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The Importance of a Food Policy Based on Science

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John Jamieson

John Jamieson

President & CEO, The Canadian Centre for Food Integrity

Canada’s food security depends on a sound food policy that supports diversity within our food system.

Canada is in the enviable position of being able to produce enough food to largely feed our citizens and export our surplus, but less than one percent of the population is involved in primary production — 250,000 people create food for 38 million people. The only way we manage to do that is through a sound food policy based on science that supports diversity within our food system. We must remain cognizant of any changes government makes to our national food policy because their effects will ultimately be felt by every Canadian.

Food security means having dependable access to an adequate supply of safe and nutritious food at a reasonable cost. Food sovereignty is the ability of a country to provide a substantial amount of the food required by its citizens. We have both and we cannot take either for granted. We’ve seen how climate change and the war in Ukraine have impacted food security and sovereignty.

The best way to support both is to make the best use of the technologies that are available to us and to maintain diversity in our food system: small producers, medium-sized farmers, large farms, a variety of crops and livestock, and different modes of production, including a mix of conventional and organic farms. That diversity helps protect us against catastrophe because it allows us to adapt while producing a variety of products for ourselves and for export.

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In Canada’s climate plan, the government proposes to reduce emissions from synthetic fertilizers to 30 percent below 2020 levels. We must ensure that the plan has input from stakeholders, is science-based, and takes food security and sovereignty into consideration.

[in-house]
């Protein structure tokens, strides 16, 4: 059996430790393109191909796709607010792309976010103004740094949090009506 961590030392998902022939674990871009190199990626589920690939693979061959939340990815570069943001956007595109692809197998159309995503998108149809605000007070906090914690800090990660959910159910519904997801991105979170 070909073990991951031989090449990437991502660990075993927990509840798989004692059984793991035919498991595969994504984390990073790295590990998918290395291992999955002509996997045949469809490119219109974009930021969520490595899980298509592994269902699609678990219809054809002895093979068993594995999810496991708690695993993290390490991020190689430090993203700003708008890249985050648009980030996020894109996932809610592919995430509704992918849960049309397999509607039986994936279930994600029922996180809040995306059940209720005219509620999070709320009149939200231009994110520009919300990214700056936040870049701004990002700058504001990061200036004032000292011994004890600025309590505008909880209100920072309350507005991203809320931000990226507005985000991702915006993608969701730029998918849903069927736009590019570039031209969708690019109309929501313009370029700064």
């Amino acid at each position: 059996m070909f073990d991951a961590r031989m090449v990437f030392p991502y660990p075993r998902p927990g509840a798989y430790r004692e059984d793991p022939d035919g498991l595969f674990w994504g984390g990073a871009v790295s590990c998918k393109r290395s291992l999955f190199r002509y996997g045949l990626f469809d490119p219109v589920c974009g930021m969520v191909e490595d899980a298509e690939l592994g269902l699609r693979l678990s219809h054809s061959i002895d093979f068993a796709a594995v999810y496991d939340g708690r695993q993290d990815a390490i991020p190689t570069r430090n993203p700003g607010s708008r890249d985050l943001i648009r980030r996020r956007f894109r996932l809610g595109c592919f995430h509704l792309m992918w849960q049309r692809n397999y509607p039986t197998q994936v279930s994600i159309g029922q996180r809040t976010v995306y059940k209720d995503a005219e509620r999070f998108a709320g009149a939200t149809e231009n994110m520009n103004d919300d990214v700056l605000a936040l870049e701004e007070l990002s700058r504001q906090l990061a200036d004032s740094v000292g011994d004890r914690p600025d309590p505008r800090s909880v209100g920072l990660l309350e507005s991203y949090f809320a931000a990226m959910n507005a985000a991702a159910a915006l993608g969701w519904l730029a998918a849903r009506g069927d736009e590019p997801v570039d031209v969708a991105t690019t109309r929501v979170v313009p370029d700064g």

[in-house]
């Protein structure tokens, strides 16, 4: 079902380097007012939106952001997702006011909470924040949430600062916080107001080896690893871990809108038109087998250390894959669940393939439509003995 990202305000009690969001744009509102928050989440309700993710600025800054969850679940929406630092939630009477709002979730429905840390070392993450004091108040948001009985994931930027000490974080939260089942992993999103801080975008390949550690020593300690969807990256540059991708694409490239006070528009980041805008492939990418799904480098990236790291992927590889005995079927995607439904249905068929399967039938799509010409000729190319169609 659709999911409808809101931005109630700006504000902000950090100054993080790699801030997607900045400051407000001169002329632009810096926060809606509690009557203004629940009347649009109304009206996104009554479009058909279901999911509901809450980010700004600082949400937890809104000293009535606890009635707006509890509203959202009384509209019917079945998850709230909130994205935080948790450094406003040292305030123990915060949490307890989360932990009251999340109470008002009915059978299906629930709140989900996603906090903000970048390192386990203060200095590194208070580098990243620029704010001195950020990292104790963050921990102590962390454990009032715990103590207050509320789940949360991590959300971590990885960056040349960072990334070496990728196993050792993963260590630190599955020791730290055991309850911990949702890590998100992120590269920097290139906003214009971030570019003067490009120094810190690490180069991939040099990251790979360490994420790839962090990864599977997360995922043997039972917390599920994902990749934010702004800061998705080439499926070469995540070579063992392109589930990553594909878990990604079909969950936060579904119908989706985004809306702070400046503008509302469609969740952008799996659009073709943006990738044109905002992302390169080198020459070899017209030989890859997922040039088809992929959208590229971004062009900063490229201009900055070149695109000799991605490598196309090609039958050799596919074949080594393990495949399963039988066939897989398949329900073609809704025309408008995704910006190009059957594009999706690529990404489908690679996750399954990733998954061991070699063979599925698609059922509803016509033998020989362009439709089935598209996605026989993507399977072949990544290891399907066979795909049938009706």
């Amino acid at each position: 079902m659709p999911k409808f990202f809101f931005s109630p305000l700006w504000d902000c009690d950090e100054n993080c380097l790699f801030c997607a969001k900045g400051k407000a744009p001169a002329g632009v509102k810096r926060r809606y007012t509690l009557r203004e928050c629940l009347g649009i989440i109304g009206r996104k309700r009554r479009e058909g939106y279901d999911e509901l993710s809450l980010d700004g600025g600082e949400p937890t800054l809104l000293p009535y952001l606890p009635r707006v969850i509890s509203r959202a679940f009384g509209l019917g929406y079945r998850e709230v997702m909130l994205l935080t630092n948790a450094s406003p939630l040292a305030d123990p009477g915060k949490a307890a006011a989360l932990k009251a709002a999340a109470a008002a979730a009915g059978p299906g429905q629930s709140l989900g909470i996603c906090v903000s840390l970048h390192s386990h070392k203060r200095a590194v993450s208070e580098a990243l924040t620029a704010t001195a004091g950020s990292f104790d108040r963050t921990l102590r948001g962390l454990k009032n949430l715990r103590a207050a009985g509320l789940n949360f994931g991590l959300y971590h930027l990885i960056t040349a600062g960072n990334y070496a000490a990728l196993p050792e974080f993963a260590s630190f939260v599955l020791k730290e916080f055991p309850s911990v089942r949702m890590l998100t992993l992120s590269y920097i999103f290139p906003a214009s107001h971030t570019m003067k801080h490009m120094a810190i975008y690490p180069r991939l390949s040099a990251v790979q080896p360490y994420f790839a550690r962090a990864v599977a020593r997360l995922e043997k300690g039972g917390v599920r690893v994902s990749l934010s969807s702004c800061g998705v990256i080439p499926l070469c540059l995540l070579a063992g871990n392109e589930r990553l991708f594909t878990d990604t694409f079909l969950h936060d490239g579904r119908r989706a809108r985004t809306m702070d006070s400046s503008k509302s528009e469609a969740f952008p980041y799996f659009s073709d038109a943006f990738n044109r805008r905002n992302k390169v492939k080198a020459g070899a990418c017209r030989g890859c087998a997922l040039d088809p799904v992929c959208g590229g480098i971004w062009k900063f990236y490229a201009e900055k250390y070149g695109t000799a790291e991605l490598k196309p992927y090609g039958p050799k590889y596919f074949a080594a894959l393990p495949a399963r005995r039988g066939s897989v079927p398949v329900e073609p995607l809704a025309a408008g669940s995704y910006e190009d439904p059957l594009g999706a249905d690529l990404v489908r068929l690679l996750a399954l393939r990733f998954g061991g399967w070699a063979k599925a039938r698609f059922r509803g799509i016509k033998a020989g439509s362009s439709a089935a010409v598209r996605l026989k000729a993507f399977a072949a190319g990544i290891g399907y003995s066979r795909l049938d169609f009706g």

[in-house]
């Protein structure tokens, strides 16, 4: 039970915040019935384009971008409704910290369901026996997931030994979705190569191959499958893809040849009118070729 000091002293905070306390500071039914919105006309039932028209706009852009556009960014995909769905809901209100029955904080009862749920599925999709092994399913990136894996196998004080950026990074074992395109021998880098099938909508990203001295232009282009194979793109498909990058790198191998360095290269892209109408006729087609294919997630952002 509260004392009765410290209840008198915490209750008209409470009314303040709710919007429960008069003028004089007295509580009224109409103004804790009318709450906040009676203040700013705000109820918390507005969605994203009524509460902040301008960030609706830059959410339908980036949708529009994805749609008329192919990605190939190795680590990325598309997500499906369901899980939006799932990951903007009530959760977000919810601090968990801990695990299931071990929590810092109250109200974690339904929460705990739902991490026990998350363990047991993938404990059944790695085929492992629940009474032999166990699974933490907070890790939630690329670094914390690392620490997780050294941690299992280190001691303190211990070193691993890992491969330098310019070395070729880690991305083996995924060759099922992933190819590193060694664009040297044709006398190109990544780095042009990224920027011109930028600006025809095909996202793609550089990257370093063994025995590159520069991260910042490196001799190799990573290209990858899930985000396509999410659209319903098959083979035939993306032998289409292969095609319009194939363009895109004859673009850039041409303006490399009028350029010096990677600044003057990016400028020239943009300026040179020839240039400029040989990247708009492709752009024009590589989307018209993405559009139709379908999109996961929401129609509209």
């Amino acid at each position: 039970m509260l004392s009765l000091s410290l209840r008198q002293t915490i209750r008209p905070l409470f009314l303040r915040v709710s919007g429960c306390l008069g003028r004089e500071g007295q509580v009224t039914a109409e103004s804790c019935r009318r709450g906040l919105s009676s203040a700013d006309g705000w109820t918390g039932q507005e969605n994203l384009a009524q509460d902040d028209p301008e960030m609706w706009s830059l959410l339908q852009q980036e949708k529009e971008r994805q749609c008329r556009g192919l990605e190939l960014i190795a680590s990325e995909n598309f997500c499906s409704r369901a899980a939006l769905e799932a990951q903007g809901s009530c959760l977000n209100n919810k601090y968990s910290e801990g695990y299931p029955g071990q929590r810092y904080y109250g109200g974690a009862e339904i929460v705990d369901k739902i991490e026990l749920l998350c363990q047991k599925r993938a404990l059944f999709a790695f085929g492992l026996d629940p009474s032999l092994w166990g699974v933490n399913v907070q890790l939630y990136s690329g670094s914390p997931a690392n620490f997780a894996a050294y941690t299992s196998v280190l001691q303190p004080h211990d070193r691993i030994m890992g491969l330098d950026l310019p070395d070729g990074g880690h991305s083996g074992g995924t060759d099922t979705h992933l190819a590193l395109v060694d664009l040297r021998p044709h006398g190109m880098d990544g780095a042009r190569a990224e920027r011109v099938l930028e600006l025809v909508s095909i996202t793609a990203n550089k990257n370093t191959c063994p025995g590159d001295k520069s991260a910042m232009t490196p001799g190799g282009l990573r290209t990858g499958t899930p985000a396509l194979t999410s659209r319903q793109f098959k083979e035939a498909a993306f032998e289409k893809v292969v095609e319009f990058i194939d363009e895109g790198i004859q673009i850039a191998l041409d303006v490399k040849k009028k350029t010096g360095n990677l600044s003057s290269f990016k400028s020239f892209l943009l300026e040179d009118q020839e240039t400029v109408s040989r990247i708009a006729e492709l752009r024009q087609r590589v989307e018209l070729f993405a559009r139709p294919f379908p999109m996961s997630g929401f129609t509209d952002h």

A country like Canada that’s rich in the diversity of its agriculture has a moral authority to not only feed itself but to help feed the world.

There are lessons we can all learn from the failed recent Sri Lankan food policy. In 2020, the Sri Lankan government made a decision to move immediately to organic food production, banning synthetic fertilizers. Within a year, crop yield plummeted, Sri Lanka was forced to import hundreds of millions of dollars worth of their former national crop, rice, and the country lost an entire middle class to poverty. Theirs was not a failure of organic production, but a failure to plan and recognize how policies can impact people, and that’s what we need to be conscious of in Canada.

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A good food policy is based on credible information. We’re reliant on the top 12 inches of Canadian soil to produce food for ourselves and for people around the world. The world’s population is nearing eight billion and growing. We need to think about how we can balance sustainability with the ability to produce as much food as possible on an acre of land. Being efficient allows that much more land left for wildlife habitats and recreational and residential uses.

A country like Canada that’s rich in the diversity of its agriculture has a moral authority to not only feed itself but to help feed the world. We’re on the right path to improved sustainability and we’ll stay on course if everyone is cognizant of what we want to achieve, and that is the diversity that supports food security and food sovereignty. 

It’s Good Canada is an initiative of the Canadian Centre for Food Integrity. It highlights the work of everyone involved in Canada’s food system and shows that our food system is designed to ensure that good-quality food makes its way to the plates of all Canadians and families around the world. It’s Good Canada encourages a dialogue about our food system between Canadians and food producers and doesn’t advocate for any specific solution.

It’s Good Canada

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2.1 million people who work in Canada’s food industry
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92 percent of Canadians say Canada produces high-quality food
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$57.7 billion in food exports

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